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Zephyr Has Eye on a Second Story
By Anne Gates
"We're very crowded down here!" says Ilse Cordoni, sales manager at Zephyr Real Estate. The office is so crowded, in fact, that Zephyr is thinking about expanding to the second floor of its building on 24th Street between Noe and Castro.
Zephyr moved into 4040 24th St. in 1993. The property was built in the early 1970s and had been home to various banks until Zephyr took over. (A sturdy vault still exists, which is now being used as the world's safest conference room.)
The building's original blueprints showed plans for three floors, but only the ground floor was ever finished. An unfinished second floor currently exists, hidden from view from the street by a facade.
The real estate firm now wants to finish off and enlarge the second floor, plus add a deck on the back of the property. "Expansion would give us 2,000 square feet of new office space and room for more computers," Cordoni says. "And the proj-ect would not change the facade at all."
Zephyr would increase its occupancy slightly, and that means a few more cars in the area. "Parking is a major neighborhood concern, and I understand that," Cordoni says.
Currently, 30 to 35 employees are in the office each day. However, a new second floor would enable some part-time employees to work full time. But Cordoni insists, "We're not talking about doubling the number of agents."
An internal staircase would join the two floors, and skylights would probably be installed on the roof. The construction project would not be a huge structural change, she says, since the building was designed to have more than one floor anyway. In any case, Zephyr's employees want as little disruption as possible.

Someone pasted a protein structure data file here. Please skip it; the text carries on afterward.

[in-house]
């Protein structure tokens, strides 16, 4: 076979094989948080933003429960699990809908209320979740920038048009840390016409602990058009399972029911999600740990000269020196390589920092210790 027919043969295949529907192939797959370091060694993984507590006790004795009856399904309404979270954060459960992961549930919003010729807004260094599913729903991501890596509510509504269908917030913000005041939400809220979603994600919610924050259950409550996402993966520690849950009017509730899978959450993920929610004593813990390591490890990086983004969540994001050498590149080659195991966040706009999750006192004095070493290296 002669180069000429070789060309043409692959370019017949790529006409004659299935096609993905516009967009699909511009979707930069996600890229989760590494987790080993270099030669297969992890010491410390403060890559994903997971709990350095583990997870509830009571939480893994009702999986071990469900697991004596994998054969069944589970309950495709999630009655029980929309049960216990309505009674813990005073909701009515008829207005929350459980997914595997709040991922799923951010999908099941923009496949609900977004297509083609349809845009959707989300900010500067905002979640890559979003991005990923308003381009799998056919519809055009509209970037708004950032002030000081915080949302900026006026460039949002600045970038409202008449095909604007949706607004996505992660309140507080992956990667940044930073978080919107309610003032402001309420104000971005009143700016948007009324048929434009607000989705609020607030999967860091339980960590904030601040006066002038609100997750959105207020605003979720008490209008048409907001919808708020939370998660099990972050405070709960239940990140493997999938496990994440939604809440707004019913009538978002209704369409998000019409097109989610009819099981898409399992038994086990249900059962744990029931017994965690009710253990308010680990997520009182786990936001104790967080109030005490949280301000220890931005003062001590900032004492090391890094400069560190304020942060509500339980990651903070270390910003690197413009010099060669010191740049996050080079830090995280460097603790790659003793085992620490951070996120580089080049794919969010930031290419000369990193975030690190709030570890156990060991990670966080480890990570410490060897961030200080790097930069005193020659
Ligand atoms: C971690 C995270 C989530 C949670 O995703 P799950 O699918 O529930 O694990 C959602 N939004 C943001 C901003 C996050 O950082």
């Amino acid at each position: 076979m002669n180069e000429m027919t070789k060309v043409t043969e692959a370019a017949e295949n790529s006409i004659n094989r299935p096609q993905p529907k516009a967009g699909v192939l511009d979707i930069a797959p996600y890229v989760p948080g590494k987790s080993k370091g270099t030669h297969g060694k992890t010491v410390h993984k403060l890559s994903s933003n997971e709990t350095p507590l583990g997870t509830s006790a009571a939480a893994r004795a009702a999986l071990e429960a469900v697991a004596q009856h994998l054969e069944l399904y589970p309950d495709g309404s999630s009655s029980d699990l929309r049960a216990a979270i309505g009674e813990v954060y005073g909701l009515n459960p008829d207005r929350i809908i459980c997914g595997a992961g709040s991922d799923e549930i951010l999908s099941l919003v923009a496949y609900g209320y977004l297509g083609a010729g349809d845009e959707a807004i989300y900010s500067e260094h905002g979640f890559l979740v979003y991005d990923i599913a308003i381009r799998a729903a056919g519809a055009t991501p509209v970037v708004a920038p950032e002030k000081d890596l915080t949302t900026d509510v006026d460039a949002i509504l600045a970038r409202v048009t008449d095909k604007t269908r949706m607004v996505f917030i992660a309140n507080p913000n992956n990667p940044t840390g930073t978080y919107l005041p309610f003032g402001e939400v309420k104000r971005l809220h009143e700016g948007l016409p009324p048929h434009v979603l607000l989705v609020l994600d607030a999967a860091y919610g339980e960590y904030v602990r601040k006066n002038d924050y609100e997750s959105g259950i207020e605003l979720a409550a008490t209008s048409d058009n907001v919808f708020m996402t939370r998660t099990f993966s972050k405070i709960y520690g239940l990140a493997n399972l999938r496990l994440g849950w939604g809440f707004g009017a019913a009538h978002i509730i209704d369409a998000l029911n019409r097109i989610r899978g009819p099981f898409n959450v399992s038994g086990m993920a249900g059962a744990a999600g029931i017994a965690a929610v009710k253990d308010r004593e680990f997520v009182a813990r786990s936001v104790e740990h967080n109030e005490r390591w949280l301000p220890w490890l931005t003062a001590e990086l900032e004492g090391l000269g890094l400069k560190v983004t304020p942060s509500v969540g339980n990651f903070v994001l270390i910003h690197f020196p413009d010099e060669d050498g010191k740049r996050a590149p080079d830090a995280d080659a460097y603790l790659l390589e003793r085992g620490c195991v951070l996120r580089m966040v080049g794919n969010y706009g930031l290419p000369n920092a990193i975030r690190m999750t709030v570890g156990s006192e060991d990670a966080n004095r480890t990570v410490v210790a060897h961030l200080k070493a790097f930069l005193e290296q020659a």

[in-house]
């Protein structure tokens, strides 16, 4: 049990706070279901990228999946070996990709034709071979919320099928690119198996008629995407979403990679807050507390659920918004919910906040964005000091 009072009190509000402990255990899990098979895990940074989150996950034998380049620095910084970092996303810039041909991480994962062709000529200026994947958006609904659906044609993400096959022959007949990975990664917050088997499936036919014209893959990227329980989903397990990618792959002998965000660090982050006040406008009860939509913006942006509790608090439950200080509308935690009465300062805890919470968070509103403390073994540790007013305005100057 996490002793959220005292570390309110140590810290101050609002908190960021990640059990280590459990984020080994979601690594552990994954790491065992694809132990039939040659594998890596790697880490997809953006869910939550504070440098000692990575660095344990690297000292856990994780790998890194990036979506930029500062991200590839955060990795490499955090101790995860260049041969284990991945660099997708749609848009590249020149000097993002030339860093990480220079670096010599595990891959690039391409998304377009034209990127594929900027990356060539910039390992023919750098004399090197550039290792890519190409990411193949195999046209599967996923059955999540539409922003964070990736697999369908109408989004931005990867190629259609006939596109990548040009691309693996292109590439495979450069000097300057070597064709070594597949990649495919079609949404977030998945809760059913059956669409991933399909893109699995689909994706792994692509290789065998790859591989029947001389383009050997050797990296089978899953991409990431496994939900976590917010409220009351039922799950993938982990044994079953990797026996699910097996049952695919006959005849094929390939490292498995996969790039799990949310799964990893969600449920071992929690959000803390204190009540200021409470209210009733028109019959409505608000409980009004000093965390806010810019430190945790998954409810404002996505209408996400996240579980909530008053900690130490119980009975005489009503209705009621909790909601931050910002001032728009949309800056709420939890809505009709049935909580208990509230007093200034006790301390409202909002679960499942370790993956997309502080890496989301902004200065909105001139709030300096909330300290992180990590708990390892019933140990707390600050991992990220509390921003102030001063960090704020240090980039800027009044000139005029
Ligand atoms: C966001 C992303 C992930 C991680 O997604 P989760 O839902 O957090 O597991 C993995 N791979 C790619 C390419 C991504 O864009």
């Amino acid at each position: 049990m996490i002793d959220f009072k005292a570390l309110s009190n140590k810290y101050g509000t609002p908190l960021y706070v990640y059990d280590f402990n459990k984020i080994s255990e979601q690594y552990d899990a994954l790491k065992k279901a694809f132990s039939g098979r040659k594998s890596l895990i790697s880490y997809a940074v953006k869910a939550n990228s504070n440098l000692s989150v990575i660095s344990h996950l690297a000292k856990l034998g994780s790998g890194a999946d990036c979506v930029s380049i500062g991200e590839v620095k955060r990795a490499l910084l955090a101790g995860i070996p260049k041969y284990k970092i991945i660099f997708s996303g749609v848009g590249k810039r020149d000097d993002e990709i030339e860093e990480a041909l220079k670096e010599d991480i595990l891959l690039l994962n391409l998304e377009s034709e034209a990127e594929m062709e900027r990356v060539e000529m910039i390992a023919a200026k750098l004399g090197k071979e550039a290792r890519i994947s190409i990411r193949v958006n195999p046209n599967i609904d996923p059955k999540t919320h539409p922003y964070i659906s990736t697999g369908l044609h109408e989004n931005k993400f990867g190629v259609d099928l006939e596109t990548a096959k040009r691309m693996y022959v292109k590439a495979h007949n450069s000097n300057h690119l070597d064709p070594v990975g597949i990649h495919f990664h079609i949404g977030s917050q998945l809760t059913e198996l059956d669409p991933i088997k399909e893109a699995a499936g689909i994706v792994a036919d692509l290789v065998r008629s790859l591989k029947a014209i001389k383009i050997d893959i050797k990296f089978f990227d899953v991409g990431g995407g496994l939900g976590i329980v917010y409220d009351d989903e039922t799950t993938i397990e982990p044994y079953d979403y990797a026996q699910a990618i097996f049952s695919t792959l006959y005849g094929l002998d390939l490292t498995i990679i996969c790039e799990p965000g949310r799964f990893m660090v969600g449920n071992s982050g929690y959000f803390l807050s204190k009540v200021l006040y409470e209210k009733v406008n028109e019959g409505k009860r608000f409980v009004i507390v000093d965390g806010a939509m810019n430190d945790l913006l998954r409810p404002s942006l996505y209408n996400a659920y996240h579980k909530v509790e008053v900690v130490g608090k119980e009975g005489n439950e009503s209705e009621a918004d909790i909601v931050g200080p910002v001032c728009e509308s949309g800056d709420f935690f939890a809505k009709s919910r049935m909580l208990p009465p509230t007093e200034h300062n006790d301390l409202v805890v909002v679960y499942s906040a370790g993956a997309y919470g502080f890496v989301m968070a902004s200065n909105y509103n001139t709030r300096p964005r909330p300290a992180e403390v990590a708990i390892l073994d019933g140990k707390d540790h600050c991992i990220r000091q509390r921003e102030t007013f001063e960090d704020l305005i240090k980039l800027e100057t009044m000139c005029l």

Behind the Zephyr building is a narrow walkway about 70 feet long. Right now the space is overgrown with weeds and almost inaccessible, Cordoni says. Zephyr would like to add a deck in that rear space, to make it usable for staff. The realtors also hope the patio area will be significantly more attractive to the Elizabeth Street residents whose back yards abut the property.
So far, the ideas are just detailed dreams, Cordoni says, but she is hopeful that construction might begin next spring. Zephyr still needs to obtain engineering reports, a cost analysis, full architectural plans, and a conditional use permit.
To test the waters, she and Zephyr's owner, Bill Drypolcher, made the rounds of the neighborhood groups in April and May. They spoke with Friends of Noe Valley, the East & West of Castro Club, and the Noe Valley Merchants and Professionals Association.
The Friends urged them to write to their immediate neighbors, so Drypolcher sent off a letter last month.
Meanwhile, Cordoni says residents and merchants who are curious to see the plans in person are welcome to stop by the Zephyr office and look at a set of preliminary sketches and photos.